Economist Gene Tunny said the lower deficits were based on an improved economy which has lifted tax income, better commodity royalties and delays in infrastructure spending.
He said the states’ Budgets would show improvements of between $9 billion and $11 billion in 2021-22 and between $13 billion and $18 billion in 2022-23.
If the government-owned corporations were included the improvements would add up to $30 billion, he said.
The benefit from this was that the states were less likely to require as much debt at a time when interest rates for government-issued debt were soaring.
The amount of debt issued by the states was expected to reduce in 2023 from $84 billion to somewhere between $61 billion and $66 billion.
“While NSW and Queensland have to spend several billion dollars in flood clean-up, costs, the budgetary impact is largely offset by the Commonwealth paying up to 75 per centof the costs under the Disaster Recovery Funding Arrangements,” Tunny said.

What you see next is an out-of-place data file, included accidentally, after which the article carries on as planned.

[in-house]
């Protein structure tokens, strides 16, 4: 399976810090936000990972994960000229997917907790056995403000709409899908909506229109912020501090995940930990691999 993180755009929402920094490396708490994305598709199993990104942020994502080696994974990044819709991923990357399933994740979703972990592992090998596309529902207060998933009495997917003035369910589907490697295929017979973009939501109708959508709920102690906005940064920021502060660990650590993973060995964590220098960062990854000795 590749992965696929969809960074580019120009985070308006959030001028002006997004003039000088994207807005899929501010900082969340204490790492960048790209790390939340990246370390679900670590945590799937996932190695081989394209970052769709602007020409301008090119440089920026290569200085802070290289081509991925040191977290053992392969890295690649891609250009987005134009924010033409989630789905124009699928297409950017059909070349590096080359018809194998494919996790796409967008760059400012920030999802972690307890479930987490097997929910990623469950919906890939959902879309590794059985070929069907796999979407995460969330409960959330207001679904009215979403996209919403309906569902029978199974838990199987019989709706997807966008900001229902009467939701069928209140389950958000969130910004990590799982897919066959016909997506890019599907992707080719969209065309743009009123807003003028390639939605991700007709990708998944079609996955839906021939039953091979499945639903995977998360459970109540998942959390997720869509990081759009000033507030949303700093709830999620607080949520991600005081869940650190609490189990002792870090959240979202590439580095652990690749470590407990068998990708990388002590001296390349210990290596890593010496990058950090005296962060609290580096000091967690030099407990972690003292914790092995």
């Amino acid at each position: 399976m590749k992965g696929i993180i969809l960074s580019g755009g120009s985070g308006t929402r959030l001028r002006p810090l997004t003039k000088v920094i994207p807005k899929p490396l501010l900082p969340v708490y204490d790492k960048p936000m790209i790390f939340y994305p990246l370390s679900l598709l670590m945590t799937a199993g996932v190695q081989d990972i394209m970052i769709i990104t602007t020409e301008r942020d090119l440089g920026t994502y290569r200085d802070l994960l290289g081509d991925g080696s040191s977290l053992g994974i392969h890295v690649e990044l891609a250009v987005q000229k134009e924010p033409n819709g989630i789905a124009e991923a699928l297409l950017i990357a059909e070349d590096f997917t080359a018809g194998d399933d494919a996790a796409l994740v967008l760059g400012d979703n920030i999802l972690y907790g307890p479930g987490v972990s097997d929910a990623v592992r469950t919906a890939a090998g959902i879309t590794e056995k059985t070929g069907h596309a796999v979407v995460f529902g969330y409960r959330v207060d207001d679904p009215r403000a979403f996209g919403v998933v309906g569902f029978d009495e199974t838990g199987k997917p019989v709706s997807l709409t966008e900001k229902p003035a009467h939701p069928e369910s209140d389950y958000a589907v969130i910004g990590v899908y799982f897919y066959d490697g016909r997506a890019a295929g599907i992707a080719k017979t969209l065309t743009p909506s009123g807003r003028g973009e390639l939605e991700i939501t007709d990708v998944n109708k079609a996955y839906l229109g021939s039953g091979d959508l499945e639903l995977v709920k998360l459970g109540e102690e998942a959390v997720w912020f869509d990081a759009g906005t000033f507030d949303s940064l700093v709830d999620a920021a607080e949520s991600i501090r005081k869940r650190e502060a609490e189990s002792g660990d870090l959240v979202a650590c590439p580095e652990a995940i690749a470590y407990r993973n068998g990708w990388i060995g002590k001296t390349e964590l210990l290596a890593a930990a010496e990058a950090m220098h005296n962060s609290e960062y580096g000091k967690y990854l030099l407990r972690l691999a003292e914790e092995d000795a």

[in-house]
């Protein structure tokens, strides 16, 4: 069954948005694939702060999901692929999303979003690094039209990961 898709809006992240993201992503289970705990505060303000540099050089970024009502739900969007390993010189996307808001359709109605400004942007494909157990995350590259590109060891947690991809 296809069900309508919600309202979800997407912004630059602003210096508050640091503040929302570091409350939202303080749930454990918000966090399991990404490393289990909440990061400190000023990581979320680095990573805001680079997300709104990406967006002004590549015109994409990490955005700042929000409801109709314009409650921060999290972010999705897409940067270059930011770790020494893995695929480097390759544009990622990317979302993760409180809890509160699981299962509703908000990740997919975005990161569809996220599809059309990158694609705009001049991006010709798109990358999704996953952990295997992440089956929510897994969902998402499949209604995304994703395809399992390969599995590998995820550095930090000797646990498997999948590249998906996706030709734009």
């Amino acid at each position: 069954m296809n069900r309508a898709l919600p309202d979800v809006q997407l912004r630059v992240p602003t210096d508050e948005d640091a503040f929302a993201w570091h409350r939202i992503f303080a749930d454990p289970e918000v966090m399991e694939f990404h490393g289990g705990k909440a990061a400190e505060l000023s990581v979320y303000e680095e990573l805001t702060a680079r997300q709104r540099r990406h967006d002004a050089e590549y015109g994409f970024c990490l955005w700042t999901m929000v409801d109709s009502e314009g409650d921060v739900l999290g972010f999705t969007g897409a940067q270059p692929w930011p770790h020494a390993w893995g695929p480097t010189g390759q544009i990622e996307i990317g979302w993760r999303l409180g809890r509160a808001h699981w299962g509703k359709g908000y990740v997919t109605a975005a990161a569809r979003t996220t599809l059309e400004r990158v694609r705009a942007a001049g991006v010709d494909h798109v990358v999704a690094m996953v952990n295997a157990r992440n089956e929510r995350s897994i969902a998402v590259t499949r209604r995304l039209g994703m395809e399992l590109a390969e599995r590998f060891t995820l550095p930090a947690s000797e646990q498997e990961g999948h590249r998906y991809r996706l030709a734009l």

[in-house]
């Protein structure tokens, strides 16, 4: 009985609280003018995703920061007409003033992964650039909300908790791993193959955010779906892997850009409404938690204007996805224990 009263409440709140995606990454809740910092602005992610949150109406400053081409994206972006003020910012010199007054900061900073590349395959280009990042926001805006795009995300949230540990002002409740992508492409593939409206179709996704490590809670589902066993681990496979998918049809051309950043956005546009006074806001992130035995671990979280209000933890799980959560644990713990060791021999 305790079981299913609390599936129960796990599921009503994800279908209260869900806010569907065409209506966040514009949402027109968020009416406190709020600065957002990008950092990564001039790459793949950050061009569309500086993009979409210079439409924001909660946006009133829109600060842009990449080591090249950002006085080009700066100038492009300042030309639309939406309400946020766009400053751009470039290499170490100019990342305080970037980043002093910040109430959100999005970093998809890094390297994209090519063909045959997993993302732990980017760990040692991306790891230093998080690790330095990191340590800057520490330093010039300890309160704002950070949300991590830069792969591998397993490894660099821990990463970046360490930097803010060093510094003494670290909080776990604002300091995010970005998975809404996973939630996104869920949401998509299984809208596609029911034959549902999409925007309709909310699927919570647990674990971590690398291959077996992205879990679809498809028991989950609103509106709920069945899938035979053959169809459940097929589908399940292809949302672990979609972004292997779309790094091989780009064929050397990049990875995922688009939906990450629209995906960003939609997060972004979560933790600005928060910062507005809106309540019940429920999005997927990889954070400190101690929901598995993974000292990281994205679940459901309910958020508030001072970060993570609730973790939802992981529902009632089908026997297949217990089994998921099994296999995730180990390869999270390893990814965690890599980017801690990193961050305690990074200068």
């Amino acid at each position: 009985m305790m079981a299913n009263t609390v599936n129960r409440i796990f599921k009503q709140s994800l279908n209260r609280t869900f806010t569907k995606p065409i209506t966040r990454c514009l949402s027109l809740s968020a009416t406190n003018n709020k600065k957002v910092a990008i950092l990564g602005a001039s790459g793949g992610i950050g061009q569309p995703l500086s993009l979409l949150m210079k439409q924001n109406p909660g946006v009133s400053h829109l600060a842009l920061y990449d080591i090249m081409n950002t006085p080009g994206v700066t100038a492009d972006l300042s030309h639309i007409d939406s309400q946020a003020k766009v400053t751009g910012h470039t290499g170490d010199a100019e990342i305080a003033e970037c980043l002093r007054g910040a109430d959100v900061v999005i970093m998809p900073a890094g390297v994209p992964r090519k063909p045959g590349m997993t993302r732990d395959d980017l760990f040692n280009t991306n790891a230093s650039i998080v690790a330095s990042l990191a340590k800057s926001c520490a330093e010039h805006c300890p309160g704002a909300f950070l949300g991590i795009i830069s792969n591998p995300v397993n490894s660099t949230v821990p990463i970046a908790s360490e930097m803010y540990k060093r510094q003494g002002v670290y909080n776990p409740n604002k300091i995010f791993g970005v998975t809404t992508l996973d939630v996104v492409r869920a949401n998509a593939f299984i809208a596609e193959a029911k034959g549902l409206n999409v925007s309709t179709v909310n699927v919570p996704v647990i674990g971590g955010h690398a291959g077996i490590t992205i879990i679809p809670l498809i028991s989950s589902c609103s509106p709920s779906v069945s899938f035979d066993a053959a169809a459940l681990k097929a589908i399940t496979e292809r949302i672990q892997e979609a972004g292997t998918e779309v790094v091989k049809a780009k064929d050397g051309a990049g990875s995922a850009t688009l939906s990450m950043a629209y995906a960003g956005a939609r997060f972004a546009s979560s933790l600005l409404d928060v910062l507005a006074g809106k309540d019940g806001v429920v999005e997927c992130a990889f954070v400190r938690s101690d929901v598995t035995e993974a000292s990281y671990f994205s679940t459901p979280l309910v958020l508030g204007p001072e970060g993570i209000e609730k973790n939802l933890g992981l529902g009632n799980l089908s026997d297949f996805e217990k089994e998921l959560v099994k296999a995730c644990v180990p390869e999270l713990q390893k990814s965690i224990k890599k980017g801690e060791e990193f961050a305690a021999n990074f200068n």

He said the states could be accused of excessive pessimism in their Budget forecasts.
“Excessive pessimism in economic forecasts has real consequences for the states’ cost of capital and for taxpayers. The interest rate spread the states pay on their debt above the Commonwealth yield curve has consistently jumped following excessively negative budget forecasts in 2020-21 and 2021-22, which have thereafter been very substantially revised down,” Tunny said.